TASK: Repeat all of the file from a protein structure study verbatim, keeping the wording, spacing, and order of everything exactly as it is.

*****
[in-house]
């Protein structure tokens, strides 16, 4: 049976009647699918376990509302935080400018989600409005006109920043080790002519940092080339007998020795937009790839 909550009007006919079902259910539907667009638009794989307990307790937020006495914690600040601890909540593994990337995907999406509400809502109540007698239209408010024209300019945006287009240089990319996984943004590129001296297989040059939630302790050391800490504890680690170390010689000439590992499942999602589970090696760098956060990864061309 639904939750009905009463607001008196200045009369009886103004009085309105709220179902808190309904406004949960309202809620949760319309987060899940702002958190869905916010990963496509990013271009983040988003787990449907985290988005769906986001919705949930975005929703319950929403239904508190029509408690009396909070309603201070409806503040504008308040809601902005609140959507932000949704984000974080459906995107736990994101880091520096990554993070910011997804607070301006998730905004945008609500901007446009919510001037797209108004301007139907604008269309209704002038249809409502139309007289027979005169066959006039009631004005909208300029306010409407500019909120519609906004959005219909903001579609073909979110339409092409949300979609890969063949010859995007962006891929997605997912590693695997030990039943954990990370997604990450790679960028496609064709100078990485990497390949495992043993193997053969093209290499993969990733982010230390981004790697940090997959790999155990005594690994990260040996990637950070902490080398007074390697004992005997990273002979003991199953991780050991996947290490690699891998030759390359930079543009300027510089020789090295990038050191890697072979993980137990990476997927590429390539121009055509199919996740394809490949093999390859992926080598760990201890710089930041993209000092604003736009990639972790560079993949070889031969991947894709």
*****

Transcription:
[in-house]
């Protein structure tokens, strides 16, 4: 049976009647699918376990509302935080400018989600409005006109920043080790002519940092080339007998020795937009790839 909550009007006919079902259910539907667009638009794989307990307790937020006495914690600040601890909540593994990337995907999406509400809502109540007698239209408010024209300019945006287009240089990319996984943004590129001296297989040059939630302790050391800490504890680690170390010689000439590992499942999602589970090696760098956060990864061309 639904939750009905009463607001008196200045009369009886103004009085309105709220179902808190309904406004949960309202809620949760319309987060899940702002958190869905916010990963496509990013271009983040988003787990449907985290988005769906986001919705949930975005929703319950929403239904508190029509408690009396909070309603201070409806503040504008308040809601902005609140959507932000949704984000974080459906995107736990994101880091520096990554993070910011997804607070301006998730905004945008609500901007446009919510001037797209108004301007139907604008269309209704002038249809409502139309007289027979005169066959006039009631004005909208300029306010409407500019909120519609906004959005219909903001579609073909979110339409092409949300979609890969063949010859995007962006891929997605997912590693695997030990039943954990990370997604990450790679960028496609064709100078990485990497390949495992043993193997053969093209290499993969990733982010230390981004790697940090997959790999155990005594690994990260040996990637950070902490080398007074390697004992005997990273002979003991199953991780050991996947290490690699891998030759390359930079543009300027510089020789090295990038050191890697072979993980137990990476997927590429390539121009055509199919996740394809490949093999390859992926080598760990201890710089930041993209000092604003736009990639972790560079993949070889031969991947894709």